Letters To The Editor For July 15th

Angela’s Camera Is ALWAYS Close at Hand

Hi Angela!

Okay, how do you do it? How do you keep from fainting when your son is bleeding like that? My son merely had a tiny slice from a steak knife when he was seven and I had to sit down and put my head between my knees! My nephew cut his head open and, yup, his aunt had to sit down again.I admire you. And to be able to take pictures. That camera would have crashed to floor, with me following! I hope you have a calm rest of the summer.



Hi Anne,

Well, at first I yelled, “OH MY GOD!!!”

And then I panicked and left Frank bleeding on the front porch (duh!) and ran the other way to yell to my mom that I had to take him to the E.R. and that I needed her keys. Then I realized I had no idea where the local hospital was in that town.

My mom ran out and, during those few seconds, Frank had walked in and was sitting at the kitchen table, dripping blood on her cow hair carpet (not that we noticed at the time). He was smiling and saying he was okay. So, I calmed down a bit. I looked at the biggest injury and noticed the hole wasn’t bleeding at that moment so I knew he was probably going to be okay.

While I waited for my mom to put her shoes on, my journalist instinct kicked in and I grabbed the camera. I take my camera everywhere in my purse, just in case. You just never know when it’ll come in handy!

The close-up shot of Frank’s head wound was actually taken at the hospital. It was Frank’s idea to zoom in. Of course, I refused to show him the picture, telling him he had to wait until the stitches were in (I didn’t want to scare him).


Chay Sends a Funny…

That is one holy hole in that kid’s head, I must say. Very Important: Tell him to sit leaning a little so the wound is facing the sky. That way all the beans won’t roll out. *grin*

Chaleen Duggan

See a humorous article by Chaleen in today’s issue!

Appendicitis Pain Isn’t in the Same Place in All People!

Dear Angela,

I’m glad Max is better, but part of your column really concerns me. You said you knew it wasn’t appendicitis because the pain wasn’t on the right side. You can’t always tell where the appendix is – or where the pain of appendicitis will be. Assuming you know this can be detrimental, to say the least.

My niece, Helen, nearly died of peritonitis because she did not have pain on the right side – she had a stomachache. We did not realize she had appendicitis until her appendix had burst and she was critically ill. The surgeon who took care of her said her appendix was behind her stomach – clearly not a normal presentation. (And in our defense, we had taken her to the emergency room several times before with the same symptoms only to be told it was “a virus, keep her hydrated, it would run its course.”)

We found out afterward that my grandfather and my aunt both had an appendix on the left side – that the surgeon removing my grandfather’s appendix had to really search for it. One could assume that it’s a family trait, but then, who knows? Thank you for WritersWeekly – I really enjoy it.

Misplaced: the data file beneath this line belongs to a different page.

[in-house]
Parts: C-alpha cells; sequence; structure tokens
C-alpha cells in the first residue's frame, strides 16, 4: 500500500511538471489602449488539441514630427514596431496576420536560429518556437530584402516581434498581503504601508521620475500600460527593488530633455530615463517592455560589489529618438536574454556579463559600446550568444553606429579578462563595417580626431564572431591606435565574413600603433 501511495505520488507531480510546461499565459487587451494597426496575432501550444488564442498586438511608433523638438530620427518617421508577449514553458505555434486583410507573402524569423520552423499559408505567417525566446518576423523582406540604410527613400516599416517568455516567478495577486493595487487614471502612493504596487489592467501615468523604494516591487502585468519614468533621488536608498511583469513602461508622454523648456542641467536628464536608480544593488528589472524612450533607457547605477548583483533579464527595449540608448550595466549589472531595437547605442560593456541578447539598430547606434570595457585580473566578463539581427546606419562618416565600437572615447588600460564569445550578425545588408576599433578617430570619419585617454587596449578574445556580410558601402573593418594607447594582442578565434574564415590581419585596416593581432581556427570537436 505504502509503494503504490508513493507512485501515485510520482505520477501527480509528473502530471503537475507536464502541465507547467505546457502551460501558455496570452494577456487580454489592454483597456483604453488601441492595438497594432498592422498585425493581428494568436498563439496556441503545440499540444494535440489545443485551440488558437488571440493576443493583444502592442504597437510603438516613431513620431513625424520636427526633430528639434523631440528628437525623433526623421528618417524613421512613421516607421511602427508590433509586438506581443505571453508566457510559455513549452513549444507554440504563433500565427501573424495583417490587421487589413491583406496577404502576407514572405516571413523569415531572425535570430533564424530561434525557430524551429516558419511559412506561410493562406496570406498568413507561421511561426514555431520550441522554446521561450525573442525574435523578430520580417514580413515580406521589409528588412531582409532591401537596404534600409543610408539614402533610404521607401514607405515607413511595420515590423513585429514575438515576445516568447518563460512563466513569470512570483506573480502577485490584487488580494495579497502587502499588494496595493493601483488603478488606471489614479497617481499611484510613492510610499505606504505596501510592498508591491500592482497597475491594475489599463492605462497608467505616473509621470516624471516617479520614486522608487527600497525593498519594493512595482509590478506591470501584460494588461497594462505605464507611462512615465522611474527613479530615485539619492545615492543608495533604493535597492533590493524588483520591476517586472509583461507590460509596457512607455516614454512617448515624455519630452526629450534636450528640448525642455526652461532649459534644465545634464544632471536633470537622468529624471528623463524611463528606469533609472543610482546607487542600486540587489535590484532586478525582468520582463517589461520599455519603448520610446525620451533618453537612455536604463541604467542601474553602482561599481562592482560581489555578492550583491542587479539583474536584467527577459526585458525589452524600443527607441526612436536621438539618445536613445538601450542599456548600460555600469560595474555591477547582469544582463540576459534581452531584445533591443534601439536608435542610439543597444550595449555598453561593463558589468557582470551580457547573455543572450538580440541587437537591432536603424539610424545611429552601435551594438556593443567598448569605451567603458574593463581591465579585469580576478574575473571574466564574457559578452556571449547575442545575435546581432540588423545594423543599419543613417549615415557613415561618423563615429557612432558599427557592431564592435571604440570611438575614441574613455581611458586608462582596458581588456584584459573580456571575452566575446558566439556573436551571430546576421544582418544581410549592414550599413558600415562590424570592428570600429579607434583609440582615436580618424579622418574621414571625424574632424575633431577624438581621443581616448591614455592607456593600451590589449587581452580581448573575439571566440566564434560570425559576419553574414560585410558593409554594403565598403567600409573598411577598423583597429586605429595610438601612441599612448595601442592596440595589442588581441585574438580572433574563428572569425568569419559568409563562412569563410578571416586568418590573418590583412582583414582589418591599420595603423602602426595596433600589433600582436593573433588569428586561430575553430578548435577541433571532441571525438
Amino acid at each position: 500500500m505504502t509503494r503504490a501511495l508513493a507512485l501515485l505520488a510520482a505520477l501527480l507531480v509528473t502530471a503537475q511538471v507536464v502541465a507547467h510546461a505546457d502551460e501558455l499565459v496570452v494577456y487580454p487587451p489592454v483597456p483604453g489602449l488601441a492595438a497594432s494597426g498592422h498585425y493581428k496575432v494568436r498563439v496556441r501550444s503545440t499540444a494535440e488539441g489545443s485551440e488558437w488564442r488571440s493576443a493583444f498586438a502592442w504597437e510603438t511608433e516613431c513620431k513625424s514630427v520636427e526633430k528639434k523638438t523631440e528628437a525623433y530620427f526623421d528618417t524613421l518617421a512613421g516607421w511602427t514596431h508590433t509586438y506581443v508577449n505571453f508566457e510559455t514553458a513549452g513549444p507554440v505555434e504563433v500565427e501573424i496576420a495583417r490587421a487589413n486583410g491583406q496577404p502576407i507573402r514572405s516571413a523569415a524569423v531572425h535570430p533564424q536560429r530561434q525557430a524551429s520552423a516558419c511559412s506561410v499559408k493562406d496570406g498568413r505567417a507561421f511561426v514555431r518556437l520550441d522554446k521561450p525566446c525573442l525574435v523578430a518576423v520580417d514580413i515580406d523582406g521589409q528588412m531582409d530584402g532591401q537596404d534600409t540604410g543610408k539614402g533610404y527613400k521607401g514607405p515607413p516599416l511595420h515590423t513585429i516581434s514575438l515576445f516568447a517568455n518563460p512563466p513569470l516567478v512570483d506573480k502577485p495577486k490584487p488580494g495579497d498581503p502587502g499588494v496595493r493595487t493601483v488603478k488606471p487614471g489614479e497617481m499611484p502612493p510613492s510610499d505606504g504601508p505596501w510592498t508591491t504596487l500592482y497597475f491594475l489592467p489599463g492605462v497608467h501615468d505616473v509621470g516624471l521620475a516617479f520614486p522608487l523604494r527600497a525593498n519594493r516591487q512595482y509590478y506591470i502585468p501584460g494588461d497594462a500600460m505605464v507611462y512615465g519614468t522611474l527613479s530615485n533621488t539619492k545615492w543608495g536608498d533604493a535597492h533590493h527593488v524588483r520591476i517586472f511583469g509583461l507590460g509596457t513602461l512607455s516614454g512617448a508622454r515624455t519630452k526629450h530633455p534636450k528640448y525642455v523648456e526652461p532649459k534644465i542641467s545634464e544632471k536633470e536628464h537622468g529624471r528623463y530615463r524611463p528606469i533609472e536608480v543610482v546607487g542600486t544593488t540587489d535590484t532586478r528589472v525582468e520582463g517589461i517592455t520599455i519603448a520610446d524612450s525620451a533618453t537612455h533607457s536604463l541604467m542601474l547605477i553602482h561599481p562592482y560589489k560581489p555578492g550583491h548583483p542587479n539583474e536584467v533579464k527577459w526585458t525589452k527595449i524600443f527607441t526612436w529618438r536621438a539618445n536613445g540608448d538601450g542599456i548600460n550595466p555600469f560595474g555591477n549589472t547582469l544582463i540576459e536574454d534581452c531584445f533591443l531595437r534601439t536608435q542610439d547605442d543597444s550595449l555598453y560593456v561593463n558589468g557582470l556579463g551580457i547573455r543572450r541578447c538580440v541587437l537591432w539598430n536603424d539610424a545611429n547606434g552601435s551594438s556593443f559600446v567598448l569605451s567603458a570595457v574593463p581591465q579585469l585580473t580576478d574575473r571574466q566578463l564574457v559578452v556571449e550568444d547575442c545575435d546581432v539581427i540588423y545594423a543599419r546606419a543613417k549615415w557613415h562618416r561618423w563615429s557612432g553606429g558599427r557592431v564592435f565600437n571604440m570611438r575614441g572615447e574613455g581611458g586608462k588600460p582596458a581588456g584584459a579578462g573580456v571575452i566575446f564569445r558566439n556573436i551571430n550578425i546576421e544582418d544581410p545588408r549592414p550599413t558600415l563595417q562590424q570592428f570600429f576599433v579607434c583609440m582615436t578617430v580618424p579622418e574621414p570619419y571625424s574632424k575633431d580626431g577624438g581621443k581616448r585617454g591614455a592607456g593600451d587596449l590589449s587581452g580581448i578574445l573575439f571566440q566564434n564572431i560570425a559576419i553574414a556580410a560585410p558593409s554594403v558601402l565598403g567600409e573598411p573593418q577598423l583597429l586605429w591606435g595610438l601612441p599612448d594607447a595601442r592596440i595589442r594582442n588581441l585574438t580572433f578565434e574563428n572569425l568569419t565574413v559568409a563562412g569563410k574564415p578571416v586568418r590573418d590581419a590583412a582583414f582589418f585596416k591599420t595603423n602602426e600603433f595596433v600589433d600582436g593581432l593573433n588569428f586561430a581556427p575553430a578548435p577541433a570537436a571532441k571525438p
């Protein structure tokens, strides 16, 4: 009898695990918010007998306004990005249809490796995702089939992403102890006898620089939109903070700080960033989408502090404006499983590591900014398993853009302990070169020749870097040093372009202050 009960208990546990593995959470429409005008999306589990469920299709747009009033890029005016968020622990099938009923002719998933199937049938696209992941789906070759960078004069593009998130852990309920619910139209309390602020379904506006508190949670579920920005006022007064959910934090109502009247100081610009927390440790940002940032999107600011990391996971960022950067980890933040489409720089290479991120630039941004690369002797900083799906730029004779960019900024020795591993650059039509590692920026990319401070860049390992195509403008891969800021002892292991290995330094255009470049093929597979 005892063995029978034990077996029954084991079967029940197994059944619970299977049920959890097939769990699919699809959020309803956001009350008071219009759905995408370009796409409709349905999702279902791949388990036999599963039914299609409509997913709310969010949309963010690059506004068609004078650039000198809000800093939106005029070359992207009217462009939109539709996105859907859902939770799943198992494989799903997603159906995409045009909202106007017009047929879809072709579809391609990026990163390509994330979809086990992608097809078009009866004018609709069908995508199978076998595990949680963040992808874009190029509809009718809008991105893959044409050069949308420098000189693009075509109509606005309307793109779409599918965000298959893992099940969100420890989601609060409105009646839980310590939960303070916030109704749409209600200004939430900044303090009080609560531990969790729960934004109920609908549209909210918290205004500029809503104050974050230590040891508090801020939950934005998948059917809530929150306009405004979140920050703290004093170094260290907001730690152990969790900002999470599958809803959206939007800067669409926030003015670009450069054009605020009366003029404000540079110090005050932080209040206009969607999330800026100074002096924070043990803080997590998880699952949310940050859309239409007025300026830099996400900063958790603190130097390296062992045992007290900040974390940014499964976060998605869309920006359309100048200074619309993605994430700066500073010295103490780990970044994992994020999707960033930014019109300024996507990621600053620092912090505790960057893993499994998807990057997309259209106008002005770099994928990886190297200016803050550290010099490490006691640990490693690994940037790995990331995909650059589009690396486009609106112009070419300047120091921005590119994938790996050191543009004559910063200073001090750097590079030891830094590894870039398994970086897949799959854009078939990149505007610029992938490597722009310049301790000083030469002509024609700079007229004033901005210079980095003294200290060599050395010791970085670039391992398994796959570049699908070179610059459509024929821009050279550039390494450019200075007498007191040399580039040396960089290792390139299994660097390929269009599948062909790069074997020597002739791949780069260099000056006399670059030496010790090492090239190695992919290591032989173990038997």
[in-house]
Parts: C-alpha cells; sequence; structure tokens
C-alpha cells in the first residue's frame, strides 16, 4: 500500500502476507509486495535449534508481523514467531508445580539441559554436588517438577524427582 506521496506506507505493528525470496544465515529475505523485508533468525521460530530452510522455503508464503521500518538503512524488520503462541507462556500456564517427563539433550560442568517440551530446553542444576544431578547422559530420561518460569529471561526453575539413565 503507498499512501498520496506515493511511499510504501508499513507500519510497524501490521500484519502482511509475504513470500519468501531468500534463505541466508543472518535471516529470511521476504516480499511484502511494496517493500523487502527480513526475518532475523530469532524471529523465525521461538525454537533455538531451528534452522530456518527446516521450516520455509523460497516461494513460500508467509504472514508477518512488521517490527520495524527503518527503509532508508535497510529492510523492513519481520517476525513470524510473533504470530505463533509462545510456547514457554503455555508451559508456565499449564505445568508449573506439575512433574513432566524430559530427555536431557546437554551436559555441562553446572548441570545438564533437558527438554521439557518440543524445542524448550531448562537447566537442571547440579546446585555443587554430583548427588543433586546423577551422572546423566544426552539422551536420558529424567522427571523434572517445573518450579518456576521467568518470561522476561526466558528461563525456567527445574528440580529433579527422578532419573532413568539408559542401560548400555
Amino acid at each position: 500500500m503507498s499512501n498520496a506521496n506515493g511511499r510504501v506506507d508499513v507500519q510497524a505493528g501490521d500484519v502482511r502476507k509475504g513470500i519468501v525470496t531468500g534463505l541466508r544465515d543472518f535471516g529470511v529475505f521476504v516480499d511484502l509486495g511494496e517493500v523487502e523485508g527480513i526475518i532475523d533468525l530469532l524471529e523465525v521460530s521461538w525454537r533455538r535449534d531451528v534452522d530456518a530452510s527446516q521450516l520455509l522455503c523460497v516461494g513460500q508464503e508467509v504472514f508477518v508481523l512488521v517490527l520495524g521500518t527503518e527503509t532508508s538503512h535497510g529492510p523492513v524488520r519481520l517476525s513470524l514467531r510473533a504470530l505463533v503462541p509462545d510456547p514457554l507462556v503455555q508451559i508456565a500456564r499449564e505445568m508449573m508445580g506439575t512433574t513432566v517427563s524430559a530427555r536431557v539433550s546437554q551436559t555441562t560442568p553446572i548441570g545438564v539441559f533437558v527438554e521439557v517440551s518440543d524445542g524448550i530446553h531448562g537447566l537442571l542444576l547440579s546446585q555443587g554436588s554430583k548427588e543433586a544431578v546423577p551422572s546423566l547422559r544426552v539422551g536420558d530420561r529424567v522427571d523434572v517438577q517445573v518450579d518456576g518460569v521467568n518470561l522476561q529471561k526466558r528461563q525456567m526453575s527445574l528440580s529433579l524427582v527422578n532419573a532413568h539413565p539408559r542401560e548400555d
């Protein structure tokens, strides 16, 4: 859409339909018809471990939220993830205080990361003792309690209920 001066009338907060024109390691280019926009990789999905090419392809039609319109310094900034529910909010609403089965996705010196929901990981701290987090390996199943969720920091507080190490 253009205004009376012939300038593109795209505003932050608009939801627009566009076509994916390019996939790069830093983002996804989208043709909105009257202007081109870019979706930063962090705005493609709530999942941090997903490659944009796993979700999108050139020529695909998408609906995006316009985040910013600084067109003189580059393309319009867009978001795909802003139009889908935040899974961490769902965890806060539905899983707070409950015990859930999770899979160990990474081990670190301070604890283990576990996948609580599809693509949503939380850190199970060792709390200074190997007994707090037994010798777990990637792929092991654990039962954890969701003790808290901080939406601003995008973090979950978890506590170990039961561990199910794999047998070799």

Best wishes to you and yours,
Vivian O. Collins

Vivian is right. Our daughter’s close friend has reverse presentation of her organs and physicians often don’t know about it until/unless a person has had an x-ray, sonogram, or other imaging procedure.

WATCH THAT TONE! Learn To Speak The Language That Editors

I read Sarojni Mehta-Lissak’s article. I don’t think that the “diligent freelancer” she described should be sitting in a comfortable armchair in a bookstore studying the magazine she/he wants to “get into.”

The diligent freelancer should instead have a subscription to the magazine, delivered regularly to his/her dwelling place.

Once a freelancer gets into a magazine and contributes to it regularly, he/she will get contributors’ copies gratis. So the initial paid subscription if used wisely to deeply understand what the brand of the magazine is all about, and with that knowledge to score a contract, can be thought of as an economical way of getting a long-term magazine subscription without paying money for it.

Editors can actually tell the difference between freelancers who know their publications inside and out and those who have breezed through one or two issues, devoting a few extra seconds to the image of some sultry model in an advertisement.

Let’s say a diligent freelancer was interested in a magazine that pays $500 for a 1000-word column, and wound up getting a regular column for 12 issues per year. That’s $6,000 in a year. So what would be the better career investment, with the goal of landing that column? $12, $15, or maybe even $24 for a subscription, giving you issues you can endlessly consult, or a walk to the bookstore armchair, that doesn’t allow you to actively compare and contrast what is going on between different issues of the same publication?

If a freelancer doesn’t have $12 for a magazine subscription, he/she should look to other budgetary areas to see where he can free up the funds. Toilet paper, for example, is a total waste of money, given that writers can so easily use in its place the many pages of paper they wind up discarding because of typos, factual errors, and coffee cup bottom rings.

Welcome home to Bangor!

Scott Rose